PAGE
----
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Forensic Accounting Aids in Mob Boss's Conviction

Final Accounting
Numbers Add Up to Mob Boss's Conviction



In the end, it was the cold, unforgiving numbers that helped whack the fortunes of Joseph Massino, the last of the big New York crime bosses to be sent to the pen. For years, the leader of the Bonnano family kept a tight leash on his captains—and his own profile—as his fellow Mafia dons were famously carted off to prison.

Massino became the official boss of the Bonnano family in 1992 after the death of boss Rusty Rastelli a year earlier. Massino was fresh from a prison stint and quietly rebuilt the Bonnano family from the ashes of an embarrassing trial that had caused the family’s eviction from Mafia circles. Massino restored the Bonnano family through muscle, a web of criminal schemes, and a strict adherence to “omerta,” the Mafia code of silence. He was considered by many in the law enforcement community to be untouchable.

That loyalty helped create a dangerous and powerful enterprise that traded heavily in gambling, extortion, loansharking and money-laundering. Massino and his associates were also tied to several murders, including the slayings of fellow mobsters who betrayed the family.

But Massino’s “omerta” code would slowly disintegrate as FBI investigators pieced together a case against the crime family using an innovative blend of traditional shoe-leather surveillance and forensic accounting.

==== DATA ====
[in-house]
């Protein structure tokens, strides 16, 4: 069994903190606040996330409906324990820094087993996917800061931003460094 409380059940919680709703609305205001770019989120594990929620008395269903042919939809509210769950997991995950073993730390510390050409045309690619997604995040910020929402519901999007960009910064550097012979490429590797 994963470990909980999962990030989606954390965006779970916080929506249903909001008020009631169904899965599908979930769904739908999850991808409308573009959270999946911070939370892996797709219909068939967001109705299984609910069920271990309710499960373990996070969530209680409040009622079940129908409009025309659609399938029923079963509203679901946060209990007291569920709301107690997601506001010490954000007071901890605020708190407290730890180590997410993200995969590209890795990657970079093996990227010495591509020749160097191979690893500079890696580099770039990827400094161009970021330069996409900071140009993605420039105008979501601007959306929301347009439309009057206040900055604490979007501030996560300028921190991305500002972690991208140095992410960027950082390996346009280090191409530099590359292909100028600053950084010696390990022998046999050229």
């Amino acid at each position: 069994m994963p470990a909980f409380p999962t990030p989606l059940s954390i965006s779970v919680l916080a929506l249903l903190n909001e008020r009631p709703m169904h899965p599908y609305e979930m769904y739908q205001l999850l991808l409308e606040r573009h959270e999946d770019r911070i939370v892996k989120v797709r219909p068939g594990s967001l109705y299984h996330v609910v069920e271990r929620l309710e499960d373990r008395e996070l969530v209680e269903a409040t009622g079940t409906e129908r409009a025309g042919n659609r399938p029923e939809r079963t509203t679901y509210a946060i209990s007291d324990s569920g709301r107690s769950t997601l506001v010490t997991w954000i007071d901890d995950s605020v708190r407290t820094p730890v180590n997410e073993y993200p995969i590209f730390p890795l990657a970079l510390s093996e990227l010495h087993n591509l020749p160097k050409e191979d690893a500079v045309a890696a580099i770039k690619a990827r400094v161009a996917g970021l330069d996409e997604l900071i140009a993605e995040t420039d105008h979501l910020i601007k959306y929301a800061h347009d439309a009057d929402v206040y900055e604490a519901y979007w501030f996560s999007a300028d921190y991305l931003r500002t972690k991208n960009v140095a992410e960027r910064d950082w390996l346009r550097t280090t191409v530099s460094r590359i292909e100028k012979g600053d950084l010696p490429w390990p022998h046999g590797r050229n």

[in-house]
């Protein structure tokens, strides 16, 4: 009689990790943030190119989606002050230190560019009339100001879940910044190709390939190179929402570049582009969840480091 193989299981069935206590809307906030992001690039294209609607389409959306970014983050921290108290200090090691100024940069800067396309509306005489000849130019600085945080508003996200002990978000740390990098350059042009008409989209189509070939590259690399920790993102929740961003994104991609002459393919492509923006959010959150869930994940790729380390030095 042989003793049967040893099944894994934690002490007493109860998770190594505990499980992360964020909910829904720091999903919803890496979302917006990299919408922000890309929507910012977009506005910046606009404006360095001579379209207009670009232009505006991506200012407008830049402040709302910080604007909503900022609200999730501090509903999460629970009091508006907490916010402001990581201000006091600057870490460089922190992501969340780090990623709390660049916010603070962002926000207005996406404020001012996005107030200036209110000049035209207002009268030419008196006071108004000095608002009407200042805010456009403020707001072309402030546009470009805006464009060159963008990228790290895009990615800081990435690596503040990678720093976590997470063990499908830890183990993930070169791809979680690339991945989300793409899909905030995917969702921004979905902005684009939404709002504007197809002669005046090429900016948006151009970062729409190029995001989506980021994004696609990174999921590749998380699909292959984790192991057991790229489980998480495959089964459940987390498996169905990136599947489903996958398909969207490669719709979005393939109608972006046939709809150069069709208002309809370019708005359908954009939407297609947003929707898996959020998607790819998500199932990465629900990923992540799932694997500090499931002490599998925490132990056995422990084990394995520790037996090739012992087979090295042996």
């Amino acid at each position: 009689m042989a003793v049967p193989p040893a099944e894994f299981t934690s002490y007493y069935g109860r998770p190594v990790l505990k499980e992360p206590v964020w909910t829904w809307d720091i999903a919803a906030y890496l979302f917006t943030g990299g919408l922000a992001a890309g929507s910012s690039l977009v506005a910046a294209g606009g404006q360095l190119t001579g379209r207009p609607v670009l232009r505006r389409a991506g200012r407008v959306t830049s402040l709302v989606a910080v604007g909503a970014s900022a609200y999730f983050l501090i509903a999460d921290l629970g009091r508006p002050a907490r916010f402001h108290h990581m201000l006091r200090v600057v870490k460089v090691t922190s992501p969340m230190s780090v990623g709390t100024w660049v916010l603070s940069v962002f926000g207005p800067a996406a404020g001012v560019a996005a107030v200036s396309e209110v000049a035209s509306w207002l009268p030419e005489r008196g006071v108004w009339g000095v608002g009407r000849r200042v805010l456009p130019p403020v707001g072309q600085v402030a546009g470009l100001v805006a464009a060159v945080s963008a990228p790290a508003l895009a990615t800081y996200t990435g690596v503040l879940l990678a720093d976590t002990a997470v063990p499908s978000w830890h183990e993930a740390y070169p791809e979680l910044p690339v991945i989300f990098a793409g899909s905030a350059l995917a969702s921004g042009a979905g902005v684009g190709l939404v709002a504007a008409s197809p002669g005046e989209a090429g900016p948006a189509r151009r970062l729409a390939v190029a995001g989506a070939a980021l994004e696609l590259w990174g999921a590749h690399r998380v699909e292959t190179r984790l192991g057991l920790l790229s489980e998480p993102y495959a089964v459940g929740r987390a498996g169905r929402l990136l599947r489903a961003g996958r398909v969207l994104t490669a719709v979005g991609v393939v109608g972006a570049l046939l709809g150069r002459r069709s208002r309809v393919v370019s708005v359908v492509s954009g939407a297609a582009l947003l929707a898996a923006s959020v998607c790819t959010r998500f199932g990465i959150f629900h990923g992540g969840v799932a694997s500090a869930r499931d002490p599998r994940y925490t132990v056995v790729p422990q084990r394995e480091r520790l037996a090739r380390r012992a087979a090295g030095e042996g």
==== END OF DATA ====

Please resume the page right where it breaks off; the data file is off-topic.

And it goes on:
Two special agents, Jeffrey Sallet and Kimberly McCaffrey, both accountants before joining the Bureau, engineered the plan. They employed a “building block approach” using subpoenaed financial records to help pin lower level Bonnano associates to crimes. Facing hard evidence and hard time, the associates—mob bosses, bankers—agreed to cooperate. Up the chain it went. Every step of the way, Sallet and McCaffrey corroborated mobsters’ admissions with seized financial documents. Their plan turned up information and targets that might have been missed by traditional investigative methods.

Faced with mountains of evidence, one of Massino’s trusted captains eventually turned on his boss, leading to Massino’s arrest in 2003. Massino was convicted last summer for murder conspiracy, racketeering, and extortion, to name a few charges. He was sentenced in June to life in prison.

For more than 70 years, the Bonnano family had stood alone as the only New York organized crime family in which no inducted member had cooperated with authorities. In the end, even Massino agreed to cooperate with investigators.

Roslynn Mauskopf, U.S. attorney for the Eastern District of New York, whose office prosecuted the cases, said the indictments “represent the broadest and deepest prosecution ever of a New York City-based organized crime family.”

Resources: FBI Organized Crime website | More stories on organized crime